1442 posts in 1321 days


#6 posted 08-12-2014 01:15 AM

No I have not topa I may give that a try. I prefer not to buy another respirator I was professionally fit tested for the one I have and it was a special order item as the off the shelve ones where not making a seal like it should.

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TopamaxSurvivor

17671 posts in 3140 days


#7 posted 08-12-2014 01:18 AM

It should at least catch the bulk of the larger particles. Hopefully, it won’t make it too hard to breathe ;-(

-- Bob in WW ~ "some old things are lovely, warm still with life ... of the forgotten men who made them." - D.H. Lawrence

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diverlloyd

1442 posts in 1321 days


#8 posted 08-12-2014 01:28 AM

If it gets to hard to breath I could always break out one of my superlite dive helmets and hook it up to the compressor. My neighbors already think I’m kind of off in the head that would really make them stay away. I think 30 lbs on my head may be over kill now if I had a James Browne mask I would wear it out. But sadly I do have one any more which sucks.

View rick1955's profile

rick1955

258 posts in 895 days


#9 posted 08-12-2014 11:24 AM

http://www.northernsafety.com/Selection-Guides/Respiratory-Protection/Selection-Guide
No mention of filter class? There is certification testing on efficiency. N95 being 95%, N99 being 99% and N100 being 99.97%. The washable one are comfortable but not certified…

-- Working smarter with less tools is a true crafts person...

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Nubsnstubs

826 posts in 1194 days


#10 posted 08-12-2014 02:47 PM

I’ve started using 3M 82 series masks with N95 rating. I say 82 series, as they have a bunch with that designation. I wanted 8211, which has stapled elastic bands, but they only had at the time 8210’s. They are the ones with 2 yellow bands for holding it to your face. Not good as 8211 as these bands are connected to the mask with either super glue or were done with some kind of spotweld? for the materials used.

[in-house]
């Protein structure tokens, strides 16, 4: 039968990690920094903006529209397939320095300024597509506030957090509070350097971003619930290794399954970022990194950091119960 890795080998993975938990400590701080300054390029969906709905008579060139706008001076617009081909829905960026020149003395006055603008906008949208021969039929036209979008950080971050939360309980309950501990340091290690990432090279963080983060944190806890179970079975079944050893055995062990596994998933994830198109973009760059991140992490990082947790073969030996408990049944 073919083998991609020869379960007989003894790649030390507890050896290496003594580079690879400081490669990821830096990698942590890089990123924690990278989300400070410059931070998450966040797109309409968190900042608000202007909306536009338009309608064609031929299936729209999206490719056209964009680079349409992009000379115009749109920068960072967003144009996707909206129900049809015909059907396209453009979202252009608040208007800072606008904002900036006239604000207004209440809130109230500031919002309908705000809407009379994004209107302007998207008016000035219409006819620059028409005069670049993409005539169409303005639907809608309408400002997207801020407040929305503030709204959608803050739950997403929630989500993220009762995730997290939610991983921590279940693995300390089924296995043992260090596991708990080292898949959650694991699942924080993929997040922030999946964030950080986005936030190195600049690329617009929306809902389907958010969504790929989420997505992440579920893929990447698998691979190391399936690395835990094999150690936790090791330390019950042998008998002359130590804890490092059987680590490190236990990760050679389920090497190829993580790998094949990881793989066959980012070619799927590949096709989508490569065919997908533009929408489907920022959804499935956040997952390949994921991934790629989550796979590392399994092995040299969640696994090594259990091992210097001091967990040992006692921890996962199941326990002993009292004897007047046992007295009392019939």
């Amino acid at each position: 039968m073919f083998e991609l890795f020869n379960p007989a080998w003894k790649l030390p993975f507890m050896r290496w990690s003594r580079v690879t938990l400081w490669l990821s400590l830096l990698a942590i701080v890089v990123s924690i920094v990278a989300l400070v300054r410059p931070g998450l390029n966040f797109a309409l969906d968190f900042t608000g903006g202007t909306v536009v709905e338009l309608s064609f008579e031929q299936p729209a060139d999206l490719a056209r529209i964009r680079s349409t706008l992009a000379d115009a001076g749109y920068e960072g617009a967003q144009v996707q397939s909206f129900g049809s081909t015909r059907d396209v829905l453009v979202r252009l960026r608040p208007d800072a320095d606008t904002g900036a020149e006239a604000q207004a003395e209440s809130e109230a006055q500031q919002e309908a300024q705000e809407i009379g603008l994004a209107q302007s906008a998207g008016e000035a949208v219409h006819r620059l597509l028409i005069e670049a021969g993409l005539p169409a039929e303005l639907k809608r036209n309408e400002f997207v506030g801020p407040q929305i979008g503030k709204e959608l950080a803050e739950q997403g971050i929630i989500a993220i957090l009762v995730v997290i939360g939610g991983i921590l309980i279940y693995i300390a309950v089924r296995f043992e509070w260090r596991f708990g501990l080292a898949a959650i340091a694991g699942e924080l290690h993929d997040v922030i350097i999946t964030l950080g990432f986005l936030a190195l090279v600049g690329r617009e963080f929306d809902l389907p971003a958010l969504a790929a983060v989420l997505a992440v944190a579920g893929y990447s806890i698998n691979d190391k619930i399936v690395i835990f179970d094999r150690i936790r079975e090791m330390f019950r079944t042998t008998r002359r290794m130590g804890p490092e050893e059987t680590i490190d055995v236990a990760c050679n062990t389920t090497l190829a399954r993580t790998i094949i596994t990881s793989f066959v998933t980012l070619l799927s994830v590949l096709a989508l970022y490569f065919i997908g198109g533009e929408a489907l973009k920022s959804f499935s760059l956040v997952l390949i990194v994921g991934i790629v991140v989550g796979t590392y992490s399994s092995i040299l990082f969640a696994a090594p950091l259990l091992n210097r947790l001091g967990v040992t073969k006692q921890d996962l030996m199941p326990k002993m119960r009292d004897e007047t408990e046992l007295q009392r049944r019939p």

The masks themselves are very good, and after several days use, when the smells get to where you can’t stand it, toss it and use another. heheheeh I actually use mine for about a week before tossing if the bands hold up.
Now, some of you might think this is gross, but it’s a fact, and could be considered a scientific fact. Before I started using this mask series, I had several other masks. One had cartridges for fumes and particulates. I had other types for particulates. I settled on the 82 series because, they were inexpensive, lightweight, and actually did what they are designed to do. That is to reduce the particulates from entering your lungs. The way I found out that was by blowing my nose after turning, sanding, or general woodworking, and seeing that what came out was clear. All the other masks I used prior always let particulares in, and I could always see colored residue when blowing my nose. .................... Jerry (in Tucson)

-- Jerry (in Tucson)